Apr. 3rd, 2009

juushika: Screen capture of the Farplane from Final Fantasy X: a surreal landscape of waterfalls and flowers. (Anime/Game)
Having just discovered a new artist, I've lately been thinking on my listening habits—how and why I listen to music.

Said artist is [livejournal.com profile] s00j/S.J. Tucker. You can listen to and download her albums here, and to say it outright: I recommend her music. I discovered Tucker through [livejournal.com profile] saveours00j, a coalition of fundraising efforts that sprung up after she was hospitalized (as a traveling performer, she has no health insurance). I'd heard of her before, of course, through various journals that I read, but only recent began to listen to her music.

I never like music when I first hear it. At first listen—starting with Quartered: The Songs of Palimpsest because I had just finished the novel—honestly, I was not impressed. Tucker's voice was raw, the lyrics were too obviously based on the book, and there was just nothing there to grab me. But I've listened to Maynard James Keenan sing and not liked it, just because the song was new to me—and if you know my deep and abiding love for Keenan (and it was a Puscifer song no less, which is my favorite of his projects), then you can imagine how impressive that is.

Almost every time, I need to be familiar with a song before I grow fond of it. That doesn't mean I need to know it by heart; indeed, I usually spend my first listen or three with the song running in the background, ignoring it and growing unconsciously accustomed. Once the song is familiar, I can return to it—actively or just again as background music—and if the song is good, easily come to love it. This, I think, is even truer for a new artist which bringing with her a whole new sound, rather than the near-familiar sound of a new song from an artist which I already enjoy.

I don't know why that is. Perhaps because I prefer that music which I know and won't distract me unless I want it to, since I often keep music on in the background while I read or write. Perhaps I'm so distracted by the unfamiliarity of a new song that I can't appreciate what I'm hearing.

I do now—appreciate it, I mean, as Tucker is concerned. In fact, I can't stop listening to her. Her voice is richer by far than I thought. Many of her songs are based on myth, experience, or novels—and where in the latter case I suspect they do not quite stand on their own, but that doesn't decrease their value. (Some of my favorites have such inspirations.) But what keeps me coming back is so hard to name: her music is often simple, her own raw voice and a guitar, but Tucker imbues it with a spark, the very definition of "greater than the sum of its parts". Energy spills through her voice: the human which is the divine. It's difficult to explain without verging on purple prose, but—but hers is the sort of music which makes my heart and throat feel warm.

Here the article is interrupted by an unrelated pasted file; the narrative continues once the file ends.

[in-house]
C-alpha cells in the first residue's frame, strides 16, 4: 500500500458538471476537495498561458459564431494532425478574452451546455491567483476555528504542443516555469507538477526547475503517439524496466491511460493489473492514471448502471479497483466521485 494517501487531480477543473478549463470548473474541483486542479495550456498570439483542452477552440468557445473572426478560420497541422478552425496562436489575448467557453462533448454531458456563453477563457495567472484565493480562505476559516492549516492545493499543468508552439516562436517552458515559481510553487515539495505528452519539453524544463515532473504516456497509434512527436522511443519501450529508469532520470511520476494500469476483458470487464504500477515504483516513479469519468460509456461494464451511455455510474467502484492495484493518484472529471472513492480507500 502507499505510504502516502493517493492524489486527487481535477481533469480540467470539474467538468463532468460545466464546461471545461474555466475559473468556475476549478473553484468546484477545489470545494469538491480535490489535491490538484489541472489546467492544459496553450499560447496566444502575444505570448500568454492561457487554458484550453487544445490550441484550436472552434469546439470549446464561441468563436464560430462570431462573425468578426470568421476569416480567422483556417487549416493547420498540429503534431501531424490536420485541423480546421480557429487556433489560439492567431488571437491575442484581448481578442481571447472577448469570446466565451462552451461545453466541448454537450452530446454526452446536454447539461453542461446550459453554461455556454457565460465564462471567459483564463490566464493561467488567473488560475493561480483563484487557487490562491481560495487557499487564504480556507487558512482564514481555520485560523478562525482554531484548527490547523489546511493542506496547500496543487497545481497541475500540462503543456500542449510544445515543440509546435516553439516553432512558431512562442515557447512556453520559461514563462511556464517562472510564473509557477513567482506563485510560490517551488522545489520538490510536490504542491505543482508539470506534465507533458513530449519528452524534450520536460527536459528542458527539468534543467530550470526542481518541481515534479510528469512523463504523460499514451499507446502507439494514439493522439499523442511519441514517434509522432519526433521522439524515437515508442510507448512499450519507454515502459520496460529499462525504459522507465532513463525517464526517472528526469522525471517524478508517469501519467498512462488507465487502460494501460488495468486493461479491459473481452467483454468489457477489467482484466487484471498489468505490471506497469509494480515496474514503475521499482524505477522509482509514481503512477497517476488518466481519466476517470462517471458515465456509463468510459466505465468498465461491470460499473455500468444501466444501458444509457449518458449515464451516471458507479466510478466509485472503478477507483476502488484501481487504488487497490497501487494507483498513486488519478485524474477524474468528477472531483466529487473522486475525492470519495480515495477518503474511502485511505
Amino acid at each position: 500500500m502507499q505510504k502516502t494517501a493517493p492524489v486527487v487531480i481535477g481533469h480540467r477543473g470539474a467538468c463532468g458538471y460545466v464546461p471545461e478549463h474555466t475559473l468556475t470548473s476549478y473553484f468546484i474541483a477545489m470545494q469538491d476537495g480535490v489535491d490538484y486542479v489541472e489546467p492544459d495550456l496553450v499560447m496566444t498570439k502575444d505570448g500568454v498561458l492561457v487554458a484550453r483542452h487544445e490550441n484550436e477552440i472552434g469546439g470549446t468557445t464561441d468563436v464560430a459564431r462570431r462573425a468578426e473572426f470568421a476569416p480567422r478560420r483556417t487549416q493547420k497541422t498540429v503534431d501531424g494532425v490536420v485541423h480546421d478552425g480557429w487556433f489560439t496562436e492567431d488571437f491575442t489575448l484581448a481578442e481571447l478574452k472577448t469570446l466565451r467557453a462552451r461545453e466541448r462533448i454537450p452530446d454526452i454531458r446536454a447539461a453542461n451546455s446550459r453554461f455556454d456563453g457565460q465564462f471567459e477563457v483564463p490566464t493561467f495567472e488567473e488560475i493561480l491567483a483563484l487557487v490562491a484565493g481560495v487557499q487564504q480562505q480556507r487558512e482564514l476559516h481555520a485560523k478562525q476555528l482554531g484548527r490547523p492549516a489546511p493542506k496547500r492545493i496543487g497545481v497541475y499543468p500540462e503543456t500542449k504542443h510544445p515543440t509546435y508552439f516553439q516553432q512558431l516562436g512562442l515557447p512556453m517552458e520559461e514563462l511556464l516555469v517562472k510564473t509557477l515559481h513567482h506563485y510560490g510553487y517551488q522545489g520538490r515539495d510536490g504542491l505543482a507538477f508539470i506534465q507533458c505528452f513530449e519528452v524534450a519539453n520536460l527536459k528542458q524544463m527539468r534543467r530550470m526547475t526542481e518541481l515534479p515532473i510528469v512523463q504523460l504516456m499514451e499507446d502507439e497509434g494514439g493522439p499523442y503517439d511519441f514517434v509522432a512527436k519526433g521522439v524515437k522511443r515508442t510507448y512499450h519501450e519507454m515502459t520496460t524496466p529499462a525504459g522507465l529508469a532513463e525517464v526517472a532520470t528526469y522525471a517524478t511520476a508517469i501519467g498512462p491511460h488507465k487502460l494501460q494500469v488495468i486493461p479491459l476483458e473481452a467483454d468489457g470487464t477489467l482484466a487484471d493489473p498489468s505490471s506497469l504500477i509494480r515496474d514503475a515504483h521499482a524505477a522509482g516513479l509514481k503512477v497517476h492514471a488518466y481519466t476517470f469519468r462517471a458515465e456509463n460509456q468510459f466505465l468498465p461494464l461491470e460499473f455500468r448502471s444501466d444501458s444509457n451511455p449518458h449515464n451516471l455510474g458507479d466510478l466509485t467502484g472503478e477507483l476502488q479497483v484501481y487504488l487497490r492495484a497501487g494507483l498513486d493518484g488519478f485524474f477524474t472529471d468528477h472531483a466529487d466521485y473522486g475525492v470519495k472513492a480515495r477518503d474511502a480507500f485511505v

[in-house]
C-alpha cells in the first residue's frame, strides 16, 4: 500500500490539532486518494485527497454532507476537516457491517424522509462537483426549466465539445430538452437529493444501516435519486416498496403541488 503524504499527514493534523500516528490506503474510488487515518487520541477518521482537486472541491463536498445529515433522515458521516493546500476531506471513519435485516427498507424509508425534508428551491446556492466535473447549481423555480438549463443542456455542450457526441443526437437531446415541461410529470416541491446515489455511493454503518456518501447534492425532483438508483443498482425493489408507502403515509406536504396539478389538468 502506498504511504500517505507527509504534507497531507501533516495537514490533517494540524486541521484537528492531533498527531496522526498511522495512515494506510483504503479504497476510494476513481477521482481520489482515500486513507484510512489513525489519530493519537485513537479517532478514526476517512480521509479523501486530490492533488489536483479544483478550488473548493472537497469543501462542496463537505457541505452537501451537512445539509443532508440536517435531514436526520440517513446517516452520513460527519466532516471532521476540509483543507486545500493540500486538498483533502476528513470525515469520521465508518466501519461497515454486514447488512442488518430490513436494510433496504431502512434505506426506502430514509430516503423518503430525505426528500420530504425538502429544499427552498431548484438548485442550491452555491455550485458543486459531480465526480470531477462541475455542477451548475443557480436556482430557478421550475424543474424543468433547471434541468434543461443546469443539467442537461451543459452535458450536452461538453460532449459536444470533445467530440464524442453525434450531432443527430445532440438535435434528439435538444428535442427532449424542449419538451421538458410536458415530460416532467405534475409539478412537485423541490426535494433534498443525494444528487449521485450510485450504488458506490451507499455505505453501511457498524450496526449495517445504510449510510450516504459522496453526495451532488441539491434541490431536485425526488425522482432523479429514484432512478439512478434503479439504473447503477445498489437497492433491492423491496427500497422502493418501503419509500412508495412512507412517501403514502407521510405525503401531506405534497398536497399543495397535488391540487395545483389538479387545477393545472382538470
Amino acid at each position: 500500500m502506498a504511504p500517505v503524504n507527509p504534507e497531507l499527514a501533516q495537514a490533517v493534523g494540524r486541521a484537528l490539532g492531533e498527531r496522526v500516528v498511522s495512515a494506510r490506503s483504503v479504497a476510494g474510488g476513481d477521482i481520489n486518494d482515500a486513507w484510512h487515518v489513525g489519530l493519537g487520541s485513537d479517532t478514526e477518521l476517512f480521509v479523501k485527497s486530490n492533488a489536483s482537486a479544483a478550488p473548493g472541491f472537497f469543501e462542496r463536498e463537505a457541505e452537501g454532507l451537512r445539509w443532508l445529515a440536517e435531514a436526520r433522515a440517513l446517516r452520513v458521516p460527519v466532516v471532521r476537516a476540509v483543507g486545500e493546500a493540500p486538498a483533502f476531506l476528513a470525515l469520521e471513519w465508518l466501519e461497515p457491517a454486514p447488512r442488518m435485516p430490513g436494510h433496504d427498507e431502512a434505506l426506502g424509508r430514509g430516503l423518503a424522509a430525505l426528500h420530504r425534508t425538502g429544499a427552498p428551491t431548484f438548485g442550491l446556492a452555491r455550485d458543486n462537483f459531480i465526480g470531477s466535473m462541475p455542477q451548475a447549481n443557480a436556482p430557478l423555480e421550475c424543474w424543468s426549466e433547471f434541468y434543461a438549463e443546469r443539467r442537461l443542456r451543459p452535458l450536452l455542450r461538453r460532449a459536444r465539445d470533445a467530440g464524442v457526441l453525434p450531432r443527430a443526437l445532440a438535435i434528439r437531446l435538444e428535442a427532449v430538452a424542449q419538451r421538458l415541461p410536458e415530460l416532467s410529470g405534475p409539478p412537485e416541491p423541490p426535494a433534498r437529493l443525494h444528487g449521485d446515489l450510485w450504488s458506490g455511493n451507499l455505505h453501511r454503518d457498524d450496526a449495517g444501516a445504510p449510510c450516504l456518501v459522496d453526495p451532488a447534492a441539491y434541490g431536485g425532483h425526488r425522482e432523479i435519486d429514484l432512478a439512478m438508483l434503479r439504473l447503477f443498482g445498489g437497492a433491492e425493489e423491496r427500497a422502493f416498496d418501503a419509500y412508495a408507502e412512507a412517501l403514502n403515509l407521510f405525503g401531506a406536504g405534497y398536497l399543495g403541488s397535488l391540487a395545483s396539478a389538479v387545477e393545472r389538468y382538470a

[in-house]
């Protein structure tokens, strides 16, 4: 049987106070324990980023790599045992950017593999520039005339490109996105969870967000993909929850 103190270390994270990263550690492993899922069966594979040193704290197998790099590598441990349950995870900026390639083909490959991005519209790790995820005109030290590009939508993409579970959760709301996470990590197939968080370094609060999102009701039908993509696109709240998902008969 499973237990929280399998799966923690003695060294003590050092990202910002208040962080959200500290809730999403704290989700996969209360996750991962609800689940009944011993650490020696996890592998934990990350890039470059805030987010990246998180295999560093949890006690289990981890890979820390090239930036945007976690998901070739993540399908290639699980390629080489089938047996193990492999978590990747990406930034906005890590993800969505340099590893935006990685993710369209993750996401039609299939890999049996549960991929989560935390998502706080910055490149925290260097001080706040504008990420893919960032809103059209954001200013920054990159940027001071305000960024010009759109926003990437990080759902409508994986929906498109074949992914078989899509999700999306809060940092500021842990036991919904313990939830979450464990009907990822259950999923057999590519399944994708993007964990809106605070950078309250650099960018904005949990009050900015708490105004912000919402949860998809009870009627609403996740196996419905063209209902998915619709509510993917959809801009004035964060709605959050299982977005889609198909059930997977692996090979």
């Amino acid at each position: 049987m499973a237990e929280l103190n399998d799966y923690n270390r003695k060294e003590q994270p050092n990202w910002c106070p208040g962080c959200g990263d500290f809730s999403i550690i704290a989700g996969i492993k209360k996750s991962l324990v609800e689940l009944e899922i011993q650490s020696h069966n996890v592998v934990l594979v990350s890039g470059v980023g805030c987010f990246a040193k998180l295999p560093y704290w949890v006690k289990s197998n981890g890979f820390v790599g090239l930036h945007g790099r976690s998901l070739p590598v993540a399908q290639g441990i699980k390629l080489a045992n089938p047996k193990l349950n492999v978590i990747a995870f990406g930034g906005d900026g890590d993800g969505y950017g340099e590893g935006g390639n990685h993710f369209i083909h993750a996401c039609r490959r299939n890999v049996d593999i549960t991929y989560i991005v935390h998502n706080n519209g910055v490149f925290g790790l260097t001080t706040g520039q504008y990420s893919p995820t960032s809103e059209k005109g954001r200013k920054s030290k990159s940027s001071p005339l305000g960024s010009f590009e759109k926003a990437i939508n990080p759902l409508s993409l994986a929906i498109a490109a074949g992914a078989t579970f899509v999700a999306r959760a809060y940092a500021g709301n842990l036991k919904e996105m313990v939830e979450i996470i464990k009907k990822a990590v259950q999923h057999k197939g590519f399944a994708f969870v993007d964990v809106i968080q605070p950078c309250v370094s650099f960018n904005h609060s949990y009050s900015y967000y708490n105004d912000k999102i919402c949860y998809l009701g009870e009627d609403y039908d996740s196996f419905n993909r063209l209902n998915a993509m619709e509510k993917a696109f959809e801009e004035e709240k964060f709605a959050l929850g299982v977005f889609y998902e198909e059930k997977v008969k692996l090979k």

Finding music like this is why I push through my immediate apathy or dislike for everything when it's new. I listen to shite, too, and unremarkable music, and songs which I like well enough but which don't inspire long posts. All of that music is enjoyable in its own way, but finding new music which catches me afire with joy and inspiration, well—like the best books, the best films, it crosses that line between entertainment and art and makes me feel blessed for my exposure to it.

If you're interested in giving Tucker a try, my favorites (entirely biased no doubt, but there you go) and some of the I think more accessible (e.g. they stand independent of their inspiration or you're likely to be familiar with that inspiration already) are:

We Are Shangri-La
Firebird's Child
The Drowning
Wendy on Board
Red-Handed Jill
Green-Eyed Sue
as the Wendy Trilogy, along with Alligator in the House

Tucker still has medical bills to pay, an her fundraisers are ongoing—so of course it would also be wonderful to buy her music and contribute to the cause. I actually love listening to her albums on her website, but it's gotten to the silly point where I don't listen to much more. I expect we'll buy them tonight, that I can add them to playlists instead of listening to them on repeat.

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